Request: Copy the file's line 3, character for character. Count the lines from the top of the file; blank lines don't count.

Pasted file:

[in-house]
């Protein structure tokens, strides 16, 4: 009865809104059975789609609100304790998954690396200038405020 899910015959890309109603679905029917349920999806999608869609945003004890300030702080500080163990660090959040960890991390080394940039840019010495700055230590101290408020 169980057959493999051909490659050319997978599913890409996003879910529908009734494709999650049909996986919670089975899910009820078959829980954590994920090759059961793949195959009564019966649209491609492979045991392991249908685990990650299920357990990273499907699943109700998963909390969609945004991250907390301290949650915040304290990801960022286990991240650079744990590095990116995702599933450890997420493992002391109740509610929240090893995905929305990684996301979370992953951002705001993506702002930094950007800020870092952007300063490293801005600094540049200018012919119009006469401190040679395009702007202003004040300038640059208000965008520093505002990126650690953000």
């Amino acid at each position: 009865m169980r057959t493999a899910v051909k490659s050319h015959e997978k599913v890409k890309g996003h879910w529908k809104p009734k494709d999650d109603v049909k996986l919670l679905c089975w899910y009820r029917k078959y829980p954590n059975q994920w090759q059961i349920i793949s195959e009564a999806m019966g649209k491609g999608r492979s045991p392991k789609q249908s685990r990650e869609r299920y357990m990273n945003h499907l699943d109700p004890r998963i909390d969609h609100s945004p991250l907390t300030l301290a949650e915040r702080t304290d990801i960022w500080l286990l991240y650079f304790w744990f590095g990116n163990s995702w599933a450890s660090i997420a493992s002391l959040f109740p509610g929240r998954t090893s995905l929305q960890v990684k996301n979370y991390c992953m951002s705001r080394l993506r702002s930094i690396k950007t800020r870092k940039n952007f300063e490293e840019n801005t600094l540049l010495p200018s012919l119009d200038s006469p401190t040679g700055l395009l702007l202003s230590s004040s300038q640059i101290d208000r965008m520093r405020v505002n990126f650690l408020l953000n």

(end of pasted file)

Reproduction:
């Amino acid at each position: 009865m169980r057959t493999a899910v051909k490659s050319h015959e997978k599913v890409k890309g996003h879910w529908k809104p009734k494709d999650d109603v049909k996986l919670l679905c089975w899910y009820r029917k078959y829980p954590n059975q994920w090759q059961i349920i793949s195959e009564a999806m019966g649209k491609g999608r492979s045991p392991k789609q249908s685990r990650e869609r299920y357990m990273n945003h499907l699943d109700p004890r998963i909390d969609h609100s945004p991250l907390t300030l301290a949650e915040r702080t304290d990801i960022w500080l286990l991240y650079f304790w744990f590095g990116n163990s995702w599933a450890s660090i997420a493992s002391l959040f109740p509610g929240r998954t090893s995905l929305q960890v990684k996301n979370y991390c992953m951002s705001r080394l993506r702002s930094i690396k950007t800020r870092k940039n952007f300063e490293e840019n801005t600094l540049l010495p200018s012919l119009d200038s006469p401190t040679g700055l395009l702007l202003s230590s004040s300038q640059i101290d208000r965008m520093r405020v505002n990126f650690l408020l953000n």